The Provincial Growth Fund (PGF) is partnering with Horticulture New Zealand to maximise the number of New Zealanders employed by the sector and ensure the sustainability of horticultural growth, Regional Economic Development Minister Shane Jones has announced.
“The PGF will invest $1.1 million in six horticulture career coordinators up and down the country to tackle the labour supply issues facing the horticulture sector,” Shane Jones said.
“In Northland, PGF investment will support an established Horticultural Careers Progression Manager for an additional 12 months. This person coordinates information about local labour demand and supply and maintains strong relationships with employers and regional partners, such as Northland Inc, local schools, relevant agencies and other training providers.
“To build on early success in Northland, the PGF will invest to establish a further five horticulture and viticulture careers coordinators who will work throughout the Bay of Plenty, Hawkes Bay, Upper South Island, Otago and Manawatū regions to help match potential workers with potential employers.
“Horticulture is New Zealand’s fourth largest primary industry – worth over $5.6 billion to our economy in 2017. However, people capability has been highlighted as a clear focus for the industry.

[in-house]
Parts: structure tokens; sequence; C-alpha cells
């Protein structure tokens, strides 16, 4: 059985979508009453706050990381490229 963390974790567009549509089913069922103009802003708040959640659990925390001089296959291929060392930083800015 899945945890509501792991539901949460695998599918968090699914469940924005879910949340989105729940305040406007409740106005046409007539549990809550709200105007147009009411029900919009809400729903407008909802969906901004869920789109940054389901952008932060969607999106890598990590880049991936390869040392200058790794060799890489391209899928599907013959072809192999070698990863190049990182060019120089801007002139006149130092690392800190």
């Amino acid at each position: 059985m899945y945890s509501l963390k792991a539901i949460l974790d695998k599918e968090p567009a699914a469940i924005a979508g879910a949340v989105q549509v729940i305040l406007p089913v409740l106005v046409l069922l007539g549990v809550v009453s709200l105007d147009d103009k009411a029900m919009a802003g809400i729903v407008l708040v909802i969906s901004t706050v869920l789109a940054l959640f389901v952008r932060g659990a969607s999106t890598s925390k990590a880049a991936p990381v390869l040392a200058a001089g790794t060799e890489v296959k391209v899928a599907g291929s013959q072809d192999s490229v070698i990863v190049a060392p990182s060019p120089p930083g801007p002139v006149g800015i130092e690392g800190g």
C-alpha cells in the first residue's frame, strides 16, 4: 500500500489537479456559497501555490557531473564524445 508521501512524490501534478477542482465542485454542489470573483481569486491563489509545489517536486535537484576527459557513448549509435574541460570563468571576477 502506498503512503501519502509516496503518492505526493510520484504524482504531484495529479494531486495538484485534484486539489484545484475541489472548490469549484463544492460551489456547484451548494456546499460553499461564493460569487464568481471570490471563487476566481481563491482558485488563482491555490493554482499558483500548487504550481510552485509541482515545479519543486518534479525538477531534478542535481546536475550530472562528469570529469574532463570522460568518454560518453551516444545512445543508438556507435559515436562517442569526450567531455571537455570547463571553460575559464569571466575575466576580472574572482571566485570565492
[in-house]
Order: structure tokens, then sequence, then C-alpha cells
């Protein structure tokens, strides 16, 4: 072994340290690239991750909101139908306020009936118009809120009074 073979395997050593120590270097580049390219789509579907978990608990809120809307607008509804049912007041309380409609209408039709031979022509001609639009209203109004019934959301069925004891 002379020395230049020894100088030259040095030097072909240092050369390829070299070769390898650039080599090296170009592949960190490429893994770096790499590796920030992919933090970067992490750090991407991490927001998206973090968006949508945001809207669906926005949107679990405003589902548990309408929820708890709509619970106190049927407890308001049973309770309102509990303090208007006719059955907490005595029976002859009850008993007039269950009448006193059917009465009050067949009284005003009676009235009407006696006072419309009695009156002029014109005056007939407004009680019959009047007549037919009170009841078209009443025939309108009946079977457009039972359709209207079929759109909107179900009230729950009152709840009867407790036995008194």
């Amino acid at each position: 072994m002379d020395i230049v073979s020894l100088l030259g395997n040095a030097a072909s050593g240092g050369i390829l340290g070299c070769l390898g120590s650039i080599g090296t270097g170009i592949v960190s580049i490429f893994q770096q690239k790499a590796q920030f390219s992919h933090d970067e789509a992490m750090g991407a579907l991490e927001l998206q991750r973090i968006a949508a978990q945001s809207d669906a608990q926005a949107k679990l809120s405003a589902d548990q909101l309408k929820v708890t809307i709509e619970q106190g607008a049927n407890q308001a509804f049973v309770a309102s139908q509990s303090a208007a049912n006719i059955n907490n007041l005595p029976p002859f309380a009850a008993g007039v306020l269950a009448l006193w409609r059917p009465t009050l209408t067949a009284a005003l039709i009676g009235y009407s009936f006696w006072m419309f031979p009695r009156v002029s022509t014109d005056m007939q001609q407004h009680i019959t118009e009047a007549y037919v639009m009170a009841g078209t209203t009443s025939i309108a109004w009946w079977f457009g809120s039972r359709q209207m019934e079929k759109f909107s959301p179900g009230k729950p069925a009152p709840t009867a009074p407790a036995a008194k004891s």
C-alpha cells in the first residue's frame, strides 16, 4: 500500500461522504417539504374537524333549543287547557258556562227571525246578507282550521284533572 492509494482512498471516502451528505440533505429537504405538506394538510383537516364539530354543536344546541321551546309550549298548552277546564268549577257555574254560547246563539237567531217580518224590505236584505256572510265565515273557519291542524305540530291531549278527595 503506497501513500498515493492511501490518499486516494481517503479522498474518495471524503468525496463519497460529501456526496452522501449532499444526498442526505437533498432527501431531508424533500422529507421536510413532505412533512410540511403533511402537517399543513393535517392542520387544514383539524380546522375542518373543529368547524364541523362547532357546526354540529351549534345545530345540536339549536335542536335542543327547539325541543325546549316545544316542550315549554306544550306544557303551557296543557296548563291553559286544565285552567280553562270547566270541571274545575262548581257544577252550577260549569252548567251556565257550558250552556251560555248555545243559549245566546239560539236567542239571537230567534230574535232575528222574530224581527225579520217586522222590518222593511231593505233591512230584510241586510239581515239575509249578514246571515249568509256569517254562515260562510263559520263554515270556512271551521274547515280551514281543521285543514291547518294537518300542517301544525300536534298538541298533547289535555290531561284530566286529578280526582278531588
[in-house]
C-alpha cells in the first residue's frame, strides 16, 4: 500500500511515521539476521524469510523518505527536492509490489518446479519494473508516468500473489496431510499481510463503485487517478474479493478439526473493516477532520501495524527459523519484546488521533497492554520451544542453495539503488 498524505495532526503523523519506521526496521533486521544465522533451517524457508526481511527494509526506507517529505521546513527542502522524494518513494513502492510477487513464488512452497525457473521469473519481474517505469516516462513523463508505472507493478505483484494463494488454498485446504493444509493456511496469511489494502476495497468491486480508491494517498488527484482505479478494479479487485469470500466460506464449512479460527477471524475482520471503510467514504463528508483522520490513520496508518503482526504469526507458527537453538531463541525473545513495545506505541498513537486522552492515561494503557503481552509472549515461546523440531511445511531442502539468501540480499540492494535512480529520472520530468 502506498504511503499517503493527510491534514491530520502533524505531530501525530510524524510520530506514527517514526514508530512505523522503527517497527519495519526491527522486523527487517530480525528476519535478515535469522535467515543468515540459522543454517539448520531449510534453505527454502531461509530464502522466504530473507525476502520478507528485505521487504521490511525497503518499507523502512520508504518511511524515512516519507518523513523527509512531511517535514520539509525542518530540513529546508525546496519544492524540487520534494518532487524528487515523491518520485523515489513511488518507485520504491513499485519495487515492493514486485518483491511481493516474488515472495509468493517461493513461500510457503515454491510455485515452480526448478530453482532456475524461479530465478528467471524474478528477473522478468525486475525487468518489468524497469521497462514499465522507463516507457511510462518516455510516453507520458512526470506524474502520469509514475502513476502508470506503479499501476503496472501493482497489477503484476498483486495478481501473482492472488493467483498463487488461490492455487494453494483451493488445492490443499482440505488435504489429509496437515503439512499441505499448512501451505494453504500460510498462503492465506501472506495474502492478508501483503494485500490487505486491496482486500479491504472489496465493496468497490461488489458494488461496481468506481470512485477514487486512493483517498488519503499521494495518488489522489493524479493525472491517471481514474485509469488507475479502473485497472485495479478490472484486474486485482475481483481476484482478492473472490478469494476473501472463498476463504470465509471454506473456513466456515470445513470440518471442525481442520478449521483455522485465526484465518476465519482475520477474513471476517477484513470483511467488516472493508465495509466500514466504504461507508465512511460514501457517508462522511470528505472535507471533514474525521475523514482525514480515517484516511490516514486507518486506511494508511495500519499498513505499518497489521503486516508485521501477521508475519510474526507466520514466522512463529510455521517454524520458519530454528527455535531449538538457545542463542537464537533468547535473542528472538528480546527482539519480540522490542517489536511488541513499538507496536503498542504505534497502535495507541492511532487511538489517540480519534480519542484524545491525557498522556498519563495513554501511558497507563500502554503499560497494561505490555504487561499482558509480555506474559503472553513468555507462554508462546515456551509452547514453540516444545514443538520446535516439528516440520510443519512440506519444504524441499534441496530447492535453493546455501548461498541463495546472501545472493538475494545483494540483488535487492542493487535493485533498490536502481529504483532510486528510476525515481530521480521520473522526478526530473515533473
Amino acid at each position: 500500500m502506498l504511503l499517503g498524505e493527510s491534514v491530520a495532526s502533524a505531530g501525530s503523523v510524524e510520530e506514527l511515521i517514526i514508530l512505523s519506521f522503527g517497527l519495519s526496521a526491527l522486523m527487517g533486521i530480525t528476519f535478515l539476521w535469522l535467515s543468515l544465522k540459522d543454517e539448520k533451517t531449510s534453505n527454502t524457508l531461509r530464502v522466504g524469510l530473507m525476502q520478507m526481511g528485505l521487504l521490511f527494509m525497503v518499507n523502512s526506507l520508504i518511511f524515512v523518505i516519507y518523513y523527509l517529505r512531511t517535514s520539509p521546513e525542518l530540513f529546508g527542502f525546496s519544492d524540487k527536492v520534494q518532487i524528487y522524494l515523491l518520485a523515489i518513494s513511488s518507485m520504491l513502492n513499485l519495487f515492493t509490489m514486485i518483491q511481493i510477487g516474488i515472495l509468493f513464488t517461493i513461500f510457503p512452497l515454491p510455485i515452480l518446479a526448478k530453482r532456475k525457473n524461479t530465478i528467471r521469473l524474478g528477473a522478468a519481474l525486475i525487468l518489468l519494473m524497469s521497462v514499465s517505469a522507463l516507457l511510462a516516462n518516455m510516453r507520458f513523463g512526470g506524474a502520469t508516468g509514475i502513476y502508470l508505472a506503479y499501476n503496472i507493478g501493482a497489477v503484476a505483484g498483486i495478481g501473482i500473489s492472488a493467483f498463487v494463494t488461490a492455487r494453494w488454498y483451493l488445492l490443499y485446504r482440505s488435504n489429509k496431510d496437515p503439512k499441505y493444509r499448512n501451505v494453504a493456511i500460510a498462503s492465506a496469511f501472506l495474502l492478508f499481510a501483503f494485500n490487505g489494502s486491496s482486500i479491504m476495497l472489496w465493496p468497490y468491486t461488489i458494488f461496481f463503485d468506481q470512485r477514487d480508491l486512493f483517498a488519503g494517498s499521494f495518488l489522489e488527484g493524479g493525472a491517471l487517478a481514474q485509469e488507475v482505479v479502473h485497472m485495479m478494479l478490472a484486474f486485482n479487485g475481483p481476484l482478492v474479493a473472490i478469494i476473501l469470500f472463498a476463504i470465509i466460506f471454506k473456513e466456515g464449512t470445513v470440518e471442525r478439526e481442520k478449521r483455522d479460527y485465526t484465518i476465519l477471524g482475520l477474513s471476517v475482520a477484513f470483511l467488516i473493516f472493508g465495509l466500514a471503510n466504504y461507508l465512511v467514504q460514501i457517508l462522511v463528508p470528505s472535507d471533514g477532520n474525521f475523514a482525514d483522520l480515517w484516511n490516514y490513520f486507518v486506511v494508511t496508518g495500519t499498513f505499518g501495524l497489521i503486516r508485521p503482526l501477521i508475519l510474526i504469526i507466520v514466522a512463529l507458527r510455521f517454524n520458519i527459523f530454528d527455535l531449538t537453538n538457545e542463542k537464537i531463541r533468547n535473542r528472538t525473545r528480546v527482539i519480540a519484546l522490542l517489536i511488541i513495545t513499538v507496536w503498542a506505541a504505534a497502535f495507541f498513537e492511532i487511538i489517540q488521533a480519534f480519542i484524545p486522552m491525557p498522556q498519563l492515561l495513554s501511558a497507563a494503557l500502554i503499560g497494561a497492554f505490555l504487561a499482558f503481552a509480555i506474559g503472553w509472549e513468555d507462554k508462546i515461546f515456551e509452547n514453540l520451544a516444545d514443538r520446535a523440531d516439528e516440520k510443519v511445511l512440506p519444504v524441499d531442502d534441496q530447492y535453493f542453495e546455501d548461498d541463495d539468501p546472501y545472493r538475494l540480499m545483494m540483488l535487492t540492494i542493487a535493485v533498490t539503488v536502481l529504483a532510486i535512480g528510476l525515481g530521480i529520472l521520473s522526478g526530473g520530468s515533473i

“I’m pleased the PGF is able to partner with HortNZ, which represents 5,000 commercial fruit and vegetable growers who employ more than 60,000 workers.
“Horticulture is a priority sector for the Provincial Growth Fund but there’s no point trying to expand the prospects of this industry if we don’t have people to fill the jobs we’re creating.
“Through our investment we expect to see a marked improvement in the amount of sustainable employment opportunities for domestic workers to meet our goal of having a fit-for-purpose workforce that meets industry standards.
“At the moment, the industry has about 50 apprentices a year. This project aims to double that – a move that is well supported by the sector, local and central Government and regional economic agencies.
“The regions involved in this project have an over-representation of people not in employment, education or training (NEET) and Māori. A major focus for Horticulture NZ will be engaging with schools and bridging the gap from education to employment.
“We have an opportunity to hook into this untapped pipeline and benefit our young people, our regions and a sector which has a proud and prosperous history in New Zealand,” Shane Jones said.
Horticulture New Zealand is an incorporated society that is itself governed by a grower-elected Board of Directors.
Employers will have to undertake an accreditation process before being accepted as a potential employer of an apprentice. This includes agreeing to standards which set out minimum employment, training, health & safety, pastoral care provisions as well as a commitment from employers to professional development and upskilling.